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Report: Alleged Russian spy worked for Microsoft

An alleged Russian spy, the 12th one the U.S. government has identified as a sleeper agent, worked as a software tester for Microsoft, The Washington Post reports.

Don Reisinger
Former CNET contributor Don Reisinger is a technology columnist who has covered everything from HDTVs to computers to Flowbee Haircut Systems. Besides his work with CNET, Don's work has been featured in a variety of other publications including PC World and a host of Ziff-Davis publications.
Don Reisinger

A 12th alleged Russian spy recently identified by the U.S. government has a tech connection: he worked for Microsoft.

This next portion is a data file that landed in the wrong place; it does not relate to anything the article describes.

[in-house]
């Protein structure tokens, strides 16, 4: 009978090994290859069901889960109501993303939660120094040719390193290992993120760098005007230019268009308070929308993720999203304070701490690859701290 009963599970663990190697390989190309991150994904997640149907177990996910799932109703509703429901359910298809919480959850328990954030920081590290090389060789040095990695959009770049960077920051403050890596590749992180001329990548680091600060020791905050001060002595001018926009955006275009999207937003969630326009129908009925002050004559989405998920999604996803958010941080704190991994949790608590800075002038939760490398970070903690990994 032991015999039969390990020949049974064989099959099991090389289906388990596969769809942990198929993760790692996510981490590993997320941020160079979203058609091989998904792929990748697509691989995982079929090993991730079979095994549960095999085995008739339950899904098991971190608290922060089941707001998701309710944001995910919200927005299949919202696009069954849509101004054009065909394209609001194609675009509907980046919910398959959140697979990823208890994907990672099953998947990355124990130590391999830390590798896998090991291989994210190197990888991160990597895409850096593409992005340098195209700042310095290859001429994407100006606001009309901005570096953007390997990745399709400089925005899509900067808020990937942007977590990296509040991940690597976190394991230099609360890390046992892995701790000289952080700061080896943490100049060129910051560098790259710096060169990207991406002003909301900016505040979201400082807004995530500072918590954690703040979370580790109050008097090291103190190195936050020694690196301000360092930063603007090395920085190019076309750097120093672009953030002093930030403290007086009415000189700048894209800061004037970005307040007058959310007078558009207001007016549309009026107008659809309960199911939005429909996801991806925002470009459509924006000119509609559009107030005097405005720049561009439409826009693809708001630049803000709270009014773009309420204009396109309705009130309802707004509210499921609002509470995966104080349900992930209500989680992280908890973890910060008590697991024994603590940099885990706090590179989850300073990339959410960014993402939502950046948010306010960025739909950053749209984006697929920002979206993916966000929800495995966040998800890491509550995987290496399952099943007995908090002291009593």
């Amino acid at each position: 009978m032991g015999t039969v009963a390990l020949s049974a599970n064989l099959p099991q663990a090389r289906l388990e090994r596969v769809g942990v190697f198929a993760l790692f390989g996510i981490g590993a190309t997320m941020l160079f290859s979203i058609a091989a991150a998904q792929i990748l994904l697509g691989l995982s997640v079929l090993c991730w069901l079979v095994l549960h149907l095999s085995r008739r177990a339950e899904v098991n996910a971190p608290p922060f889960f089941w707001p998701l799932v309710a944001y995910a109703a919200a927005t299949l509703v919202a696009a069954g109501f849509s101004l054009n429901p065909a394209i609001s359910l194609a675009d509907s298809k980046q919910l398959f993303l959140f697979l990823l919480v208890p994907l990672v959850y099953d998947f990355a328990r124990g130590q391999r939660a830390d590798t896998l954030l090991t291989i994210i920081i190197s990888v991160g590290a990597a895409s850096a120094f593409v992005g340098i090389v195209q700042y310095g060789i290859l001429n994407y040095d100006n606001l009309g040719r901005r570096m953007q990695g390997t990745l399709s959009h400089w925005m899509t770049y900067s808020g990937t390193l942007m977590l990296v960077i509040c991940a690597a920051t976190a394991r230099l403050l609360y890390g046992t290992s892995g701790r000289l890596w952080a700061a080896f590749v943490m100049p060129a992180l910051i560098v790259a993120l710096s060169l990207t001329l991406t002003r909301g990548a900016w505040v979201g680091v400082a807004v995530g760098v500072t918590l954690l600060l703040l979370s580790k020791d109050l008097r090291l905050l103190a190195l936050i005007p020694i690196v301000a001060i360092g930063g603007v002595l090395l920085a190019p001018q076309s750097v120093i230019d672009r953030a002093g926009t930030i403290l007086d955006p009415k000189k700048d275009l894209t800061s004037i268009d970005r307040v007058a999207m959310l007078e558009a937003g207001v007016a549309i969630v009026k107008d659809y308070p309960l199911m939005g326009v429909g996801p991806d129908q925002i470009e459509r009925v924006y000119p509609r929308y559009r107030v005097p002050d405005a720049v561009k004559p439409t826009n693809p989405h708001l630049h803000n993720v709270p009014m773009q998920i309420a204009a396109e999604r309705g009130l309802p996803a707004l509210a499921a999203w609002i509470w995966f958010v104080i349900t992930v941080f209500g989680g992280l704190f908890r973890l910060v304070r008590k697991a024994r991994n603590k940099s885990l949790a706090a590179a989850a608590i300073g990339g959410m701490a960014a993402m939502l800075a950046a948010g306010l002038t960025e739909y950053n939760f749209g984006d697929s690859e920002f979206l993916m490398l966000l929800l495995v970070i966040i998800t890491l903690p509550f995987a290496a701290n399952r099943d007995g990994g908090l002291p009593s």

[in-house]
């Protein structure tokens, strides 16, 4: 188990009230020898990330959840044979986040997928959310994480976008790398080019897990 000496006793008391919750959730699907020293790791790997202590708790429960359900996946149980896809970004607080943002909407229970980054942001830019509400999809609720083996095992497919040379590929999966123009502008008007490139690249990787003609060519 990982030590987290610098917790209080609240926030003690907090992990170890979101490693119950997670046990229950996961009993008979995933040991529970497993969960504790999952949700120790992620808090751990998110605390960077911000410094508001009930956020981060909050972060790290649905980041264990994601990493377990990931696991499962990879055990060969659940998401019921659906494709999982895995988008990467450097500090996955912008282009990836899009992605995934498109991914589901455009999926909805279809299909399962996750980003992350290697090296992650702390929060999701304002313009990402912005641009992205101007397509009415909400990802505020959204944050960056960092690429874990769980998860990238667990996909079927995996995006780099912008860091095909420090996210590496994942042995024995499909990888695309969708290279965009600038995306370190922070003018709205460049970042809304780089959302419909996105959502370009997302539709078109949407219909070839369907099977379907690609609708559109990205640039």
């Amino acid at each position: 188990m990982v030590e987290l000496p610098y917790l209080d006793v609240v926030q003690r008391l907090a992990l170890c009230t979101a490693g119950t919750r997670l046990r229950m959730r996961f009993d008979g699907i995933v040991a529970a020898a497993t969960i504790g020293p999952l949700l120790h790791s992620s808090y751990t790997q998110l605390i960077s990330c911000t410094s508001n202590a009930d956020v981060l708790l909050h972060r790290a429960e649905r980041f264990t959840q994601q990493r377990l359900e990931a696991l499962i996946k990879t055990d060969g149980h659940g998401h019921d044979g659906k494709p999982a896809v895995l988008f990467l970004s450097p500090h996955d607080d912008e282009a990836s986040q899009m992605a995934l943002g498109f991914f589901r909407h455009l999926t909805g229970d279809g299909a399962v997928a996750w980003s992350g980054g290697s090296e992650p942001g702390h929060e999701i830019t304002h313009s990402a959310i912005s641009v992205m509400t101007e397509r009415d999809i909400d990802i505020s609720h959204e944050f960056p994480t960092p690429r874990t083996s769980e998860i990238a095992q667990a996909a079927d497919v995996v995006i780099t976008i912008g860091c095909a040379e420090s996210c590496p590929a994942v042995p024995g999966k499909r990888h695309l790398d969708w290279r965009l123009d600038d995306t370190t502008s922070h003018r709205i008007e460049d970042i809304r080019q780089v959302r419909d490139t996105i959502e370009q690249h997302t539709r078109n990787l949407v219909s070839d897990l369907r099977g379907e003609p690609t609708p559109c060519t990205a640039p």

Alexey Karetnikov has been deported to Russia because federal investigators believe he was "in the early stages" of alleged espionage, The Washington Post reported Wednesday. The paper's anonymous government source asserted that Karetnikov had "obtained absolutely no information" while he was in the United States.

Karetnikov had been in the Seattle area and working for Microsoft as a software tester since October, the Post said. Microsoft confirmed to the Post that Karetnikov was, in fact, an employee since October.

Karetnikov faced a federal judge who ordered him back to Russia on Tuesday. The court said that if he ever came back to the United States without the government's permission, he "would face criminal and civil penalties," the Post reported.

Another of the alleged spies, Anna Chapman, had built a Web start-up called Property Finder to help New York City residents track down apartments.